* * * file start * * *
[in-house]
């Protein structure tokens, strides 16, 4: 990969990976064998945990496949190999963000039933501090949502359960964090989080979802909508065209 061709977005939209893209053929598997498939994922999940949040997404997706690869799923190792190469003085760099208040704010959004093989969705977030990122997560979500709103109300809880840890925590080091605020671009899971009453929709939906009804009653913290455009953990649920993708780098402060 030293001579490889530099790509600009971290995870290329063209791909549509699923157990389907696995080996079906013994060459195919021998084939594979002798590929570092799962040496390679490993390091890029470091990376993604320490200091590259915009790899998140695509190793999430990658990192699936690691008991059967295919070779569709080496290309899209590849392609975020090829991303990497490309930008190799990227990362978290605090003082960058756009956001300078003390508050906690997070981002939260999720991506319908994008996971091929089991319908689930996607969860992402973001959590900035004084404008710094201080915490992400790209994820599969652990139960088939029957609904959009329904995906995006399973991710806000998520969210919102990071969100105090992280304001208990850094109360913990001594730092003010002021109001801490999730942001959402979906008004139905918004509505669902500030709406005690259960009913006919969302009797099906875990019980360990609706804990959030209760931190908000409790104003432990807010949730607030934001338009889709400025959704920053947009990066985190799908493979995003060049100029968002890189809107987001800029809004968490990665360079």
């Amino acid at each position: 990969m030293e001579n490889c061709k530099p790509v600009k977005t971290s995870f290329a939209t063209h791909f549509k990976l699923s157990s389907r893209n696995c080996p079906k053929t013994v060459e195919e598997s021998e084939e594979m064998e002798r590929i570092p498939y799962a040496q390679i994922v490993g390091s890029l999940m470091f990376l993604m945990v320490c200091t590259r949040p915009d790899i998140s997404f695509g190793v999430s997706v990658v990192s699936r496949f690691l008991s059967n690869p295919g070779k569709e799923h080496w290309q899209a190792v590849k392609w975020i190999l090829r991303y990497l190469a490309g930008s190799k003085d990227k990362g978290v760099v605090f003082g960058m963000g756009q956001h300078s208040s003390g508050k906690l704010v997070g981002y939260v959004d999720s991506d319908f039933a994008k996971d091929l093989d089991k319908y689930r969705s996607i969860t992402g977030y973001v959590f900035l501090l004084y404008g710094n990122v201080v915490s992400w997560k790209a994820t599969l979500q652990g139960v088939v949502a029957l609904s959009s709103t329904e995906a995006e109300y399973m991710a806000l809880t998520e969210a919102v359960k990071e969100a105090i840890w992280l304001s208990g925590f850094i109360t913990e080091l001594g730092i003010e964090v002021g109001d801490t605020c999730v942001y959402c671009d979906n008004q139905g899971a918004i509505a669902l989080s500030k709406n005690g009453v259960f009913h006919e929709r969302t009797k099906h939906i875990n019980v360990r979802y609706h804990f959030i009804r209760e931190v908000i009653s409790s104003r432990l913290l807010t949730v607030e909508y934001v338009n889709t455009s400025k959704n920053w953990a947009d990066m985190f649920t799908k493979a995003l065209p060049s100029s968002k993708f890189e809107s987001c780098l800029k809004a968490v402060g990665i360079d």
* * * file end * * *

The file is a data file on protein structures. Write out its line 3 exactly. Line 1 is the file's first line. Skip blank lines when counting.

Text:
């Amino acid at each position: 990969m030293e001579n490889c061709k530099p790509v600009k977005t971290s995870f290329a939209t063209h791909f549509k990976l699923s157990s389907r893209n696995c080996p079906k053929t013994v060459e195919e598997s021998e084939e594979m064998e002798r590929i570092p498939y799962a040496q390679i994922v490993g390091s890029l999940m470091f990376l993604m945990v320490c200091t590259r949040p915009d790899i998140s997404f695509g190793v999430s997706v990658v990192s699936r496949f690691l008991s059967n690869p295919g070779k569709e799923h080496w290309q899209a190792v590849k392609w975020i190999l090829r991303y990497l190469a490309g930008s190799k003085d990227k990362g978290v760099v605090f003082g960058m963000g756009q956001h300078s208040s003390g508050k906690l704010v997070g981002y939260v959004d999720s991506d319908f039933a994008k996971d091929l093989d089991k319908y689930r969705s996607i969860t992402g977030y973001v959590f900035l501090l004084y404008g710094n990122v201080v915490s992400w997560k790209a994820t599969l979500q652990g139960v088939v949502a029957l609904s959009s709103t329904e995906a995006e109300y399973m991710a806000l809880t998520e969210a919102v359960k990071e969100a105090i840890w992280l304001s208990g925590f850094i109360t913990e080091l001594g730092i003010e964090v002021g109001d801490t605020c999730v942001y959402c671009d979906n008004q139905g899971a918004i509505a669902l989080s500030k709406n005690g009453v259960f009913h006919e929709r969302t009797k099906h939906i875990n019980v360990r979802y609706h804990f959030i009804r209760e931190v908000i009653s409790s104003r432990l913290l807010t949730v607030e909508y934001v338009n889709t455009s400025k959704n920053w953990a947009d990066m985190f649920t799908k493979a995003l065209p060049s100029s968002k993708f890189e809107s987001c780098l800029k809004a968490v402060g990665i360079d």